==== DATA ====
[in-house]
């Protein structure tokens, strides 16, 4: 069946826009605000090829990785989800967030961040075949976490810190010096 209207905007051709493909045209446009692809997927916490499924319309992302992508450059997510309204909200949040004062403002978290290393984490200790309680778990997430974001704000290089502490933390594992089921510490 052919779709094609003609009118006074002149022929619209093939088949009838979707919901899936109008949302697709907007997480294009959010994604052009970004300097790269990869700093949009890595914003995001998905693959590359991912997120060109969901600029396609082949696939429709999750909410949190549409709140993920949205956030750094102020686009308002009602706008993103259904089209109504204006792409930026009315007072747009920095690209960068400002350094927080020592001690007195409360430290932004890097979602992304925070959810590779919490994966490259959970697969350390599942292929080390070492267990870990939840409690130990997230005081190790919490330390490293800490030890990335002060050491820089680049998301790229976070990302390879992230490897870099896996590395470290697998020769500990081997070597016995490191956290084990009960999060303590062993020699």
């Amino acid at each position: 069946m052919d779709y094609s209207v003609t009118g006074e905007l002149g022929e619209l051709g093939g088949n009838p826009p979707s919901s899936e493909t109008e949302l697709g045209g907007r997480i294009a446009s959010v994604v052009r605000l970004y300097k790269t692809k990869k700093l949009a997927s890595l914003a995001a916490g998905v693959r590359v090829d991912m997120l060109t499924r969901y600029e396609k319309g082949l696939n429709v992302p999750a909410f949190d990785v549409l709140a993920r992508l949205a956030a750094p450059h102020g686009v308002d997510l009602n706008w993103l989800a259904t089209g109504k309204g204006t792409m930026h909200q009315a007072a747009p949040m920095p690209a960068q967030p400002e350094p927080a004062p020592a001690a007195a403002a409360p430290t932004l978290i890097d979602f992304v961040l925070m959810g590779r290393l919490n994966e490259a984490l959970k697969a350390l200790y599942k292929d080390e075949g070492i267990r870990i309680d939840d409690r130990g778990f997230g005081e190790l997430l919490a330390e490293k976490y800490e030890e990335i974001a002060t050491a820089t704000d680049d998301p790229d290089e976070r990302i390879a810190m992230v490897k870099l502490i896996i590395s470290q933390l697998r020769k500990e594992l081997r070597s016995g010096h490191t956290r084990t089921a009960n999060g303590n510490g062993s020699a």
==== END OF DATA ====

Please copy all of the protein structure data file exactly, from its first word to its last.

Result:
[in-house]
């Protein structure tokens, strides 16, 4: 069946826009605000090829990785989800967030961040075949976490810190010096 209207905007051709493909045209446009692809997927916490499924319309992302992508450059997510309204909200949040004062403002978290290393984490200790309680778990997430974001704000290089502490933390594992089921510490 052919779709094609003609009118006074002149022929619209093939088949009838979707919901899936109008949302697709907007997480294009959010994604052009970004300097790269990869700093949009890595914003995001998905693959590359991912997120060109969901600029396609082949696939429709999750909410949190549409709140993920949205956030750094102020686009308002009602706008993103259904089209109504204006792409930026009315007072747009920095690209960068400002350094927080020592001690007195409360430290932004890097979602992304925070959810590779919490994966490259959970697969350390599942292929080390070492267990870990939840409690130990997230005081190790919490330390490293800490030890990335002060050491820089680049998301790229976070990302390879992230490897870099896996590395470290697998020769500990081997070597016995490191956290084990009960999060303590062993020699």
């Amino acid at each position: 069946m052919d779709y094609s209207v003609t009118g006074e905007l002149g022929e619209l051709g093939g088949n009838p826009p979707s919901s899936e493909t109008e949302l697709g045209g907007r997480i294009a446009s959010v994604v052009r605000l970004y300097k790269t692809k990869k700093l949009a997927s890595l914003a995001a916490g998905v693959r590359v090829d991912m997120l060109t499924r969901y600029e396609k319309g082949l696939n429709v992302p999750a909410f949190d990785v549409l709140a993920r992508l949205a956030a750094p450059h102020g686009v308002d997510l009602n706008w993103l989800a259904t089209g109504k309204g204006t792409m930026h909200q009315a007072a747009p949040m920095p690209a960068q967030p400002e350094p927080a004062p020592a001690a007195a403002a409360p430290t932004l978290i890097d979602f992304v961040l925070m959810g590779r290393l919490n994966e490259a984490l959970k697969a350390l200790y599942k292929d080390e075949g070492i267990r870990i309680d939840d409690r130990g778990f997230g005081e190790l997430l919490a330390e490293k976490y800490e030890e990335i974001a002060t050491a820089t704000d680049d998301p790229d290089e976070r990302i390879a810190m992230v490897k870099l502490i896996i590395s470290q933390l697998r020769k500990e594992l081997r070597s016995g010096h490191t956290r084990t089921a009960n999060g303590n510490g062993s020699a």